Social Input

One of the issues that seemed to arise during our conversations is the idea of gaining public support for projects and plans around the city.  However, with the government owning the land and having the ability to “buy out” residents and move them elsewhere to gain space for future malls and high rise building, one has to wonder how much public input they are really wanting.  Another question that came to me is would the level of growth and the type of development occurred in Hong Kong if there was more public support.  As a comparison, it’s taken us in Seattle years to get the 520 bridge tolled and an alternative the viaduct.  So it’s hard to say what the absolute right level of each is most efficient.

After control of the former colony was turned over to mainland China, Hong Kong has continued to thrive as the economic powerhouse of the developing Chinese economy.  Back in 2007, the GDP per capita was a little over $40,000 but the mainland was only between $5,000 and $6,000.  Recently, Shanghai has surpassed Hong Kong in GDP but with a population that is double of Hong Kong, it was inevitable.

The one advantage Hong Kong has over other Chinese cities is the long history of British regulation and oversight.  This translates into many investors wanting to buy property in Hong Kong because the property laws are so clear and they know their assets will be secure.

Another advantage Hong Kong maintains politically over mainland China is the continued influence of the former British rule and this helps them maintain some economic freedom and political autonomy.  They still maintain a semi-direct democracy and still have in their constitution the promise of universal suffrage by 2007.  However this has been postponed to 2012 and then again to 2017.  This apparent “dragging of feet” has prompted some protesting but even with the push for democracy there is a widespread conservatism and cautiousness of Hong Kong residents as a whole.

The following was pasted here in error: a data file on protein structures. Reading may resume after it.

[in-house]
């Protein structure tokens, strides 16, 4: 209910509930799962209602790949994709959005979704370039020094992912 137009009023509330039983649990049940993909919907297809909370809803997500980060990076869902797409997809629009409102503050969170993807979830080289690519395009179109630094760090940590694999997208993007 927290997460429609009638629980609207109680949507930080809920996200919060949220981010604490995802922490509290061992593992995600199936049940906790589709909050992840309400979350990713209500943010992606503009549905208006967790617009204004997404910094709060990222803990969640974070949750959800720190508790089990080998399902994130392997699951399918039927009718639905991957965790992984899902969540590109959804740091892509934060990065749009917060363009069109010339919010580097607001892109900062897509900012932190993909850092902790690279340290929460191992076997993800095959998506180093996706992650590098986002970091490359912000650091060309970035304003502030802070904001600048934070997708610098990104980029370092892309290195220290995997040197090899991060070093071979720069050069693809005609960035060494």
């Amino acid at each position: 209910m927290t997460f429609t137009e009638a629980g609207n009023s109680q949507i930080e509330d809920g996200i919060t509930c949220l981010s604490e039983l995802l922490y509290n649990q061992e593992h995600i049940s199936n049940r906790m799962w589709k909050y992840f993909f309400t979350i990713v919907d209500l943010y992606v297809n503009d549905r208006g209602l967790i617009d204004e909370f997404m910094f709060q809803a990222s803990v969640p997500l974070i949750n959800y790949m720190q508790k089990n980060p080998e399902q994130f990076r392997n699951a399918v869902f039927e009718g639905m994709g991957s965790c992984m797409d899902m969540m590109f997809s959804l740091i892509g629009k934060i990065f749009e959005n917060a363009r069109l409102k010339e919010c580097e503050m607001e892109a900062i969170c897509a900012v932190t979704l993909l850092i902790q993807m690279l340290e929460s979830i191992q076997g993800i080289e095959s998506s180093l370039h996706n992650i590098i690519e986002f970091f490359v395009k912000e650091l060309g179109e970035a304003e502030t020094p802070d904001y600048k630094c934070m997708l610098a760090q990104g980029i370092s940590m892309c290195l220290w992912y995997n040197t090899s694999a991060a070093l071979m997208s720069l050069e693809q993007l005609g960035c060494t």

Although these protests may indicate a massive support for democracy and a “people’s voice”, there are many others that are more concerned with their economic rights over their political rights.  As long as incomes and standard of living will continue to rise, the political needs will fall second to economic needs.  As long as the government can continue to pay above “market” to transplant individuals for prime development land and their standard of living can increase, most of the movements may continue to be grassroots and isolated to a few who see political freedom as a fundamental necessity to the masses of Hong Kong.

 

 

 

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3 Responses to Social Input

  1. A-P Hurd says:

    it’s interesting that you say people want to buy in HK because they feel their property rtights are so clear, but you allude to government expropriation at the beginning and end of your article. how can both be true at once? Do you mean that western capital generally flows to HK because of it’s robust financial services sector and relatively strong IP protections?

    • mweigum says:

      Yea now thinking about it that would probably help with the posting. I guess I was trying to refer to this seemingly false layer of public opinion the government is saying they are trying to elicit but in the end if they want to tear down something for the sake of something else they could.

  2. chris says:

    I think it’s misleading to think of Hong Kong as an economic powerhouse of growth in China. HK has been in long-term decline since the 80s. Their biggest drop was in 1998 and they’ve been falling steadily in relative importance and prestige ever since. I am having a hard time correlating your comments to the realities I’ve experienced as a person with family and financial ties to HK who has been visiting almost every year for the last 20 years.

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